Consider the divergence of the product p (r)v(r). According to the definition of the divergence this is the flux of mass per unit time issuing from an infinitesimal volume per unit volume. If the box from which the mass is issuing is fixed in space (and there are no sources of mass inside), the mass inside the box has to be changing:

dM ff loss of mass/time = —— = ®(pv) ■ dS (9.68)

where M is the mass inside the fixed box. Dividing by the volume of the box and letting it shrink to zero, we obtain:

The minus sign takes into account that the flux out of the box represents a negative rate of change of mass in the box. Note that we used the partial derivative in the last formula because we are referring to a fixed position for our box. Rearranging we have the Eulerian form of the equation of continuity:

[Euler form of the equation of continuity]. (9.70)

By expanding the divergence of the product we can write it in another form:

This last equation has a very special meaning if we regroup the first two terms

[Lagrangian form of the equation of continuity] (9.72)

-i- = -p V • v Dt where the differential operator

[material derivative] (9.73)

Dt d t is called the material derivative, and we will return to it in the next section.

An alternative and perhaps a more physical derivation of the continuity equation (in two dimensions for simplicity) can be conducted as follows. Consider a small

Figure 9.16 Schematic view of a box element in motion at velocity v. The box might extend its width or height during the motion, but mass must be conserved.

Figure 9.16 Schematic view of a box element in motion at velocity v. The box might extend its width or height during the motion, but mass must be conserved.

rectangular box with sides dx and dy, whose area is dx dy. The mass density of material in the box is p giving the mass in the box as M = p dx dy = constant since mass will be conserved along the path of the box. The box might be distorted due to the differential motions of the fluid (e.g., shear). We can write:

dM d

— = - {p(x,y, t) • (xr(t) — xl(t))(yu(t) — yL(t))} (9.74)

where xR (t) represents the location of the right hand edge of the box as it moves, xL(t) similarly represents the location of the left hand edge (see Figure 9.16). The same notation goes for the upper and lower edges of the box. Note that xR (t) might be moving at a different speed from xL (t) and therefore the box might be stretched or squeezed in that direction. As we take the derivative through the expression we obtain dM dp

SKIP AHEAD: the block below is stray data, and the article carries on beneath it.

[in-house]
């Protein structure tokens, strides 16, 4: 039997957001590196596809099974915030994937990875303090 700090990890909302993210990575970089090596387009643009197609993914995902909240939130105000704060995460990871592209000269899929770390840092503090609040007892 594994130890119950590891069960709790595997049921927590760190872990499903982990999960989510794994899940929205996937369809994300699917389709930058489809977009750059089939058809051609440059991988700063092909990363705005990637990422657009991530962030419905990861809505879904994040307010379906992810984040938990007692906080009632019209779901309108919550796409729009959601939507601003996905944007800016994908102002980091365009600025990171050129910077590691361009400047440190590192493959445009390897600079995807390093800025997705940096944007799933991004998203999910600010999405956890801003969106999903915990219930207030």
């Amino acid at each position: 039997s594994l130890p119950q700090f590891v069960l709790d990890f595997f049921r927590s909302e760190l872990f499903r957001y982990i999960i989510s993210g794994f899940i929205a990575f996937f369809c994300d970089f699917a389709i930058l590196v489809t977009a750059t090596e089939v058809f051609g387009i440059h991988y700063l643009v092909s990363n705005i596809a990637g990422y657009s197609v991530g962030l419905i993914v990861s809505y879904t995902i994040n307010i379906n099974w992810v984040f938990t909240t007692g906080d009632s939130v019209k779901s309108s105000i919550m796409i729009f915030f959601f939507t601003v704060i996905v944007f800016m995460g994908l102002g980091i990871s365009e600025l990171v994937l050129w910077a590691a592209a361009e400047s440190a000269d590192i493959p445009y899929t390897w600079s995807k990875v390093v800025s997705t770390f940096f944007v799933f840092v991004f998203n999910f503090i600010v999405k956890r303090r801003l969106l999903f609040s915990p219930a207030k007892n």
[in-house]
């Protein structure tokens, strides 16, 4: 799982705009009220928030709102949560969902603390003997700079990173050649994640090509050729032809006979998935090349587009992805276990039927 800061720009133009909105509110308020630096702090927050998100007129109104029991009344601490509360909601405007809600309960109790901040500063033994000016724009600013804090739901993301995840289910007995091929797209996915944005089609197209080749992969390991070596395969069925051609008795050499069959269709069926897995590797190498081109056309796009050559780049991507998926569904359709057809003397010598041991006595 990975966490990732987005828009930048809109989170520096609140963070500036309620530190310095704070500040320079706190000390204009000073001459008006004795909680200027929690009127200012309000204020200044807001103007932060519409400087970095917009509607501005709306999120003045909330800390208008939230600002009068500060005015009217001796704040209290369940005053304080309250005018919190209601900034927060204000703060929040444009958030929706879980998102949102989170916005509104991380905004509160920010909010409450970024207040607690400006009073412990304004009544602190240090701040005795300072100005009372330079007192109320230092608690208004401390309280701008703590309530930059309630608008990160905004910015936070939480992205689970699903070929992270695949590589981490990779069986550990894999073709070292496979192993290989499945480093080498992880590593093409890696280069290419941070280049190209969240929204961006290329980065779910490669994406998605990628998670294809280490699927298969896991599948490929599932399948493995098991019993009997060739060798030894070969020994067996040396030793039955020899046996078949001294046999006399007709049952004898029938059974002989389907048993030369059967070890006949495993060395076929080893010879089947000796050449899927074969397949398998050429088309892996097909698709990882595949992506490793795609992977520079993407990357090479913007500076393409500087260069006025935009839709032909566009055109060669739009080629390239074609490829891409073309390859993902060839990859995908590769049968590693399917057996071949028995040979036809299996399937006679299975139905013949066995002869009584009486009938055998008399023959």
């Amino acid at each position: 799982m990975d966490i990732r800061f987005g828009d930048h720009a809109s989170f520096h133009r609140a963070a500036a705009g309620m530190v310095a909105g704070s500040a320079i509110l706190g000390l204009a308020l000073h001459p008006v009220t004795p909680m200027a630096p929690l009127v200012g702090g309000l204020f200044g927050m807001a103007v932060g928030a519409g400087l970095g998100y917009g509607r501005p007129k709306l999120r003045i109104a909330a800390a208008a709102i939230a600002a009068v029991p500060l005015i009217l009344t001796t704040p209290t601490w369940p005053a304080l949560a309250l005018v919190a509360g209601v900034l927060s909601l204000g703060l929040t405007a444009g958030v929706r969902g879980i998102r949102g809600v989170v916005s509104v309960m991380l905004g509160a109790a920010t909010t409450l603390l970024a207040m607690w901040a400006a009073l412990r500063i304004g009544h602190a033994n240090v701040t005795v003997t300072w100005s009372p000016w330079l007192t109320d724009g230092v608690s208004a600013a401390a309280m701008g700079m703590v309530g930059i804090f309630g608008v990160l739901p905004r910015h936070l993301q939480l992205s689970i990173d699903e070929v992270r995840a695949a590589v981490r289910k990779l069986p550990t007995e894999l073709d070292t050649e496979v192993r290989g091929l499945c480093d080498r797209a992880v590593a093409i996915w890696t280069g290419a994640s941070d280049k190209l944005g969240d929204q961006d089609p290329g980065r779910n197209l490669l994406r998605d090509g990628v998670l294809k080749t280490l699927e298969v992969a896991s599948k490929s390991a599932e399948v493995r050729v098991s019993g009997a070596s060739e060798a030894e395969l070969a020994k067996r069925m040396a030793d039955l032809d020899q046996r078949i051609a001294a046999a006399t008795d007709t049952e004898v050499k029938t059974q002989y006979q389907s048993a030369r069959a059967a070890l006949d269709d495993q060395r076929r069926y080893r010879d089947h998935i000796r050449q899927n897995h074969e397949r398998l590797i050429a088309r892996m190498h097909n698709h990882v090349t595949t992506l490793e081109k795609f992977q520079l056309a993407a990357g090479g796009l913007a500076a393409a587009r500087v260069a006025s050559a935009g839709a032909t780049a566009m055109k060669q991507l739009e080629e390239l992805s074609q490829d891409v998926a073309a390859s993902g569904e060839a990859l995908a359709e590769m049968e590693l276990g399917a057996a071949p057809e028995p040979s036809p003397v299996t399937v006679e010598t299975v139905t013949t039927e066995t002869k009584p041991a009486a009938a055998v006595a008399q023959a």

where by du we mean (dx/dt)(R) — (dx/dt)(L), and by dv we mean (dy/dt)(U) — (dy/dt)(L). In the last equation we have to recognize that the derivative of p is along the motion, as was the derivative of the mass. After dividing through by the area dx dy and taking the limit:

dp du dv

dt dx dy

Now with the fancy notation:

In the last equation we used the material derivative for the rate of change of p since it is taken along the motion. Note that this is the same statement as in (9.72). The generalization to three dimensions is straightforward.

As a parcel moves, its temperature or some other property might change along the path of the parcel. On the other hand, some properties are conserved along the path, for example, the potential temperature in adiabatic flows. The rate of change of a field along the fluid's motion is an important point of view to take because many physical laws are most easily expressed in this form. For example, the rate of change of the momentum in reaction to an imposed force is to be taken along the path of the parcel (Newton's Second Law).

Take a small rectangular parallelepiped of dimension dx, dy, dz. Let the center of the figure move with the local velocity of the fluid in which it is embedded, v (r, t). The velocity field v(r, t) might be changing in both space and time. Consider the temperature T(r, t) as an example. If we know the value of the temperature at a certain point (r, t), say T (r, t), what can we say about its value at neighboring points in space-time? The total differential can be used to make an estimate. We can write the total differential for the temperature field as

This is the change in the temperature due to a displacement from point r to r + dr and from t to t + dt. Now divide through by dt

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